The U.S. Air Force Air Education & Training Command graduated the first 13 students to participate in its new Pilot Training Next program (PTN). In what the (AETC) says is a paradigm shift in education, training and the capitalization of experiences, PTN is the embodiment of student-centric learning, the PTN is a six-month program that integrates various technologies with the idea of producing pilots in an accelerated, cost-efficient, learning-focused manner.

This initiative focused on providing a personalized learning environment for every student, according to Lt. Col. Robert Vicars, Pilot Training Next director, who says they showed  by using immersive technology, they helped people learn more effectively, deeper and faster.

USAF Pilot Training Next class

The parents of 2nd Lt. Nickolas Brandt, Pilot Training Next student, pin on his aeronautical wings during his graduation August 3, 2018, at the Armed Forces Reserve Center, Austin, Texas.

PTN is discovering what makes people good at this “art of military aviation and being an Airman in the vertical dimension,” said Lt. Gen. Steve Kwast, commander of AETC, “When we know what makes people good at that, we might be able to find ways of teaching them to be good at it faster and better than ever before.”

Unlike the traditional undergraduate pilot training model, PTN offers students the opportunity to learn in a collaborative learning environment in a learner-centric way, in line with AETC’s redesigned Continuum of Learning model. The most significant difference between the traditional Undergraduate Pilot Training (UPT) and PTN learning environments is PTN encourages students’ autonomy and individualized training, as opposed to the UPT students’ set syllabus.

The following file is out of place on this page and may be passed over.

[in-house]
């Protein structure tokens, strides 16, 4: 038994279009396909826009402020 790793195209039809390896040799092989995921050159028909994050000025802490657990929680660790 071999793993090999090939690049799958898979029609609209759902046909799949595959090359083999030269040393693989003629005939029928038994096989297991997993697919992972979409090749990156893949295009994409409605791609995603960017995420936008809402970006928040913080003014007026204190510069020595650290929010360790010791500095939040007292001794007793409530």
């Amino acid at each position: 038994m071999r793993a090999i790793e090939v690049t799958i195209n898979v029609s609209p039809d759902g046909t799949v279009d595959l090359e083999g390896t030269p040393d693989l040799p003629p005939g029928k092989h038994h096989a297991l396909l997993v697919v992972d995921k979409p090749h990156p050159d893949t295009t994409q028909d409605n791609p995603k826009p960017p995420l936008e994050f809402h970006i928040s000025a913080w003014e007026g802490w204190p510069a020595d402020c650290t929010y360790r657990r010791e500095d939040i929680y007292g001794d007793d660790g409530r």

To place learning and success in the program in the hands of each learner, PTN cadre challenged students to seek new ways to learn and search for solutions with an open mind, all while training on the timetable that best meets each individual’s learning needs.

Different than traditional training pipelines across the Air Force, PTN gives students the opportunity to immerse themselves in the world of virtual reality and simulators in the classroom environment, and through access to a simulator in their living quarters.

Students across the program attributed their success to the availability of the flight simulators when and where they needed it. PTN leaders are using the lessons learned from students and instructors in this first class to improve the learning experience for the next iteration of the class, tentatively set for January 2019.